- Provide markups on the schematic that includes connection and test points per their test review, in addition to assessing the layout.
- Include specific test points in your schema to assist your CM with this preparation. Overall, the design assessment and testing methodology will assist in determining the type of fixture required. This helps to determine if modifications are necessary for the design to increase the successful fault coverage of the test procedures.
- Work with your CM to incorporate all relevant testing information into a test instruction (TI) document, which should include illustrations and descriptions for use during testing.
- Understand and assess the types of tests available to make informed design decisions and optimize the testing process. Tests have specific advantages and disadvantages, and it is important to be familiar with testing specifications.
- For instance, the flying probe test is best suited for prototyping or low-volume production runs since it is easy to set up for testing. However, the Flying probe test is slower than the ICT. Also, the in-circuit test (ICT) fixtures and fixed programming are best suited for large production runs of proven PCB designs. Choosing the right type of test can make a significant difference in the overall outcome.
- Testability: Testability affects numerous areas of PCB design. Overall, this includes building or modifying a test fixture (if required), test point pads (in-circuit tests), as well as component spacing in relation to board edges (spacing).
Your CM can technically develop testing specifications; however, doing so for your design requires you to work closely with them and provide as much information as needed about circuit operation and functionality. Diligence at this stage is crucial to ensure that your PCB is thoroughly tested and meets your expectations. It is also important to follow PCB layout guidelines to enhance testability.
PCB Layout Guidelines to Optimize Testability
The following are crucial considerations in terms of PCB layouts for design testability:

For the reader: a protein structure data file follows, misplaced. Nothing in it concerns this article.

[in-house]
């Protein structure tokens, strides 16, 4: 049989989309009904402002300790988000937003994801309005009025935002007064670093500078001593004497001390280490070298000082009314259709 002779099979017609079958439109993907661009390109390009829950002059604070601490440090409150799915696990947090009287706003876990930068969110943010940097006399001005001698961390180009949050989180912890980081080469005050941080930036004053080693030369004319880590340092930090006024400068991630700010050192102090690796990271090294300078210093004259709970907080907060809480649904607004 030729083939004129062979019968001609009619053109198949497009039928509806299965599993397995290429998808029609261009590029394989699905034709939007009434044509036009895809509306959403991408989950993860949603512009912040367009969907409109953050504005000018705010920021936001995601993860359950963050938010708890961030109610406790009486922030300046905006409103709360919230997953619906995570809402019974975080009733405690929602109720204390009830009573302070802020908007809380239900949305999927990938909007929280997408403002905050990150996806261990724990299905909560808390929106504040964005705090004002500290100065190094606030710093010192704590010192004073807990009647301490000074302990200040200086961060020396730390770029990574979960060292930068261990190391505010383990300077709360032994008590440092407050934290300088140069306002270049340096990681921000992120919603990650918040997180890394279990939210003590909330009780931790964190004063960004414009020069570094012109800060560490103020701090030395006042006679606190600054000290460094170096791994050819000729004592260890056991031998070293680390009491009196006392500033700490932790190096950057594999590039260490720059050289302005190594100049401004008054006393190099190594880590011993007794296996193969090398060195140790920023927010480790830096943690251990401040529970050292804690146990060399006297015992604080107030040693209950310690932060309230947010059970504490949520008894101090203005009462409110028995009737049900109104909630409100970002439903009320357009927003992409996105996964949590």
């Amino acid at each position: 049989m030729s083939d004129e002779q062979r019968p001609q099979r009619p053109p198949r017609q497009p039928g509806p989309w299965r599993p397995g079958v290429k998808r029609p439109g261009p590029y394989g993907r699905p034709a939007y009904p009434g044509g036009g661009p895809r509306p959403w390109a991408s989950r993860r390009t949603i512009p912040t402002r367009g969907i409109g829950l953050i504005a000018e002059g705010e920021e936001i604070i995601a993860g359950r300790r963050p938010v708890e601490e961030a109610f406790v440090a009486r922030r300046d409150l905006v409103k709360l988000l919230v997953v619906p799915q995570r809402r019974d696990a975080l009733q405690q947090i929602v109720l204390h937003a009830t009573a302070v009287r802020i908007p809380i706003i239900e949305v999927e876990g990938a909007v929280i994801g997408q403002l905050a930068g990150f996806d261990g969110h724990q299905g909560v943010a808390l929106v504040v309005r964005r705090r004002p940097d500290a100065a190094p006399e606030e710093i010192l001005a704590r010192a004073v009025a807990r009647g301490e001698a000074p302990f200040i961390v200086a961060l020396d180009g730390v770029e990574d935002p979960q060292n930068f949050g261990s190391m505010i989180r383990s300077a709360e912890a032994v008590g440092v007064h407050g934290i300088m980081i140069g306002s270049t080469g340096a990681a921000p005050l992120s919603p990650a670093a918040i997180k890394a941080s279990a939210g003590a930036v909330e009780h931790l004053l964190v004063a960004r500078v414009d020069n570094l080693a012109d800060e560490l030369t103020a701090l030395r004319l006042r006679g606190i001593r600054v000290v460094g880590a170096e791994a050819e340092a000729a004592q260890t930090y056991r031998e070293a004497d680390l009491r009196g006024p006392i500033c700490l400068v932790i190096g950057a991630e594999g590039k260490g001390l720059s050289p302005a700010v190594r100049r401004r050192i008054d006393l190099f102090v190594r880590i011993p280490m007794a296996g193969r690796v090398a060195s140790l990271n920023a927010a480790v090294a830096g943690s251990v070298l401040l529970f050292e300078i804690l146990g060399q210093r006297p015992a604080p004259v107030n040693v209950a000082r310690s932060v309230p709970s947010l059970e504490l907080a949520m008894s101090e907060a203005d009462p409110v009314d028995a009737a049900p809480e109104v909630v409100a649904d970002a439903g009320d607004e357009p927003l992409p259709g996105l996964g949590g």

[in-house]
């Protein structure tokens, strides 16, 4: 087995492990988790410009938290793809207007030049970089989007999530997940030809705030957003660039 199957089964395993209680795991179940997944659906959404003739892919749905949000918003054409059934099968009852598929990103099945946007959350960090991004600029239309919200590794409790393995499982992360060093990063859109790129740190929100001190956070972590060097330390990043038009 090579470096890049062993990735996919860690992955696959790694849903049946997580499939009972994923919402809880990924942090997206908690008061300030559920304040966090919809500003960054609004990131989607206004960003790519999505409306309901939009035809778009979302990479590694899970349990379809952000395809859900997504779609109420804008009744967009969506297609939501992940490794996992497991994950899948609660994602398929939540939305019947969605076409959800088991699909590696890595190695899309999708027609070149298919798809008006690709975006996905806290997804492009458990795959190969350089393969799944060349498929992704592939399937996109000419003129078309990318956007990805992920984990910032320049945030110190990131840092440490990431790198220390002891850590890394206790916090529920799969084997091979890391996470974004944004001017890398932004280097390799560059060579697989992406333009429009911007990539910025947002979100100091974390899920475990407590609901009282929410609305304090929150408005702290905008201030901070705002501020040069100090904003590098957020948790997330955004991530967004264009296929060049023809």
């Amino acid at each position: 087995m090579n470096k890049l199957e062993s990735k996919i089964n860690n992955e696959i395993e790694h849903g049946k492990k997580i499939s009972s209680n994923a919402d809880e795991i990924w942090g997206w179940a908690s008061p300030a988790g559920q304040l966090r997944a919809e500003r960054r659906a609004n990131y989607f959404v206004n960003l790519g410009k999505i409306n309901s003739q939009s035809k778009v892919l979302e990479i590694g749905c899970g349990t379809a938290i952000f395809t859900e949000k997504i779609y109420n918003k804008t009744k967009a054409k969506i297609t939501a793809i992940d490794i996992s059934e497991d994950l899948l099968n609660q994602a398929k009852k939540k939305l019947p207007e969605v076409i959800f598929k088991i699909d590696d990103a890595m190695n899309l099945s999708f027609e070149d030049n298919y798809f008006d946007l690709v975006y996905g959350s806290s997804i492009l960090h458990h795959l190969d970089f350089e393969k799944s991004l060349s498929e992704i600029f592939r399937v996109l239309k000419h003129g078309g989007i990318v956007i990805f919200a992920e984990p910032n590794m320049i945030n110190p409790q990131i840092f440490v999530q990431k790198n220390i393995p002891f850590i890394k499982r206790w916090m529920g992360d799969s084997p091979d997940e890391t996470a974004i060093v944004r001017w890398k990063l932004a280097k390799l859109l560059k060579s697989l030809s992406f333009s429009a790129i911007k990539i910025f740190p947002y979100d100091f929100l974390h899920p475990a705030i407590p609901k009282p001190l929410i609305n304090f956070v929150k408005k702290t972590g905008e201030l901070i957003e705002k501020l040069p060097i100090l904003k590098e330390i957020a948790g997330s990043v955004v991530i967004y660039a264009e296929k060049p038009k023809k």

- In-circuit test points should be on every net of the design to ensure complete test coverage.
- All test points should have a 50 mil clearance to pads and components.
- All test points should have a 100 mil clearance from the board's edge.
- It should be possible to conduct in-circuit tests on both sides of the board at once, and I recommend setting this up in advance with your CM.
Optimizing PCBs for Cost-Effectiveness
Optimizing your design for testability can reduce overall costs. Expenses incurred during PCB production broadly fall into the following four categories:
- Component costs
- Blank PCB manufacturing costs
- Testing costs
- Assembly costs
Although the four main categories of expenses can greatly vary depending on the exact design specifications, the cost of testing can equate to 25% to as much as 30% of the total cost for a finished PCB. Therefore, it is imperative that your designs adequately incorporate DFT and DFM. The overarching goal is to design a PCB that is highly testable while affording the ability to rapidly isolate issues related to component failures and manufacturing errors. The optimization of DFM and DFT is only truly possible when you work in collaboration with your CM.
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And to help you get started on the best path, we furnish information for your DFM checks and enable you to easily view and download DRC files. If you’re an Altium Designer or Cadence Allegro user, you can simply add these files to your PCB design software. For Mentor Pads or other design packages, we furnish DRC information in other CAD formats and Excel.
If you are ready to have your design manufactured, try our quote tool to upload your CAD and BOM files. If you want more information on CAD files or how to incorporate your design into a CAD format, contact us.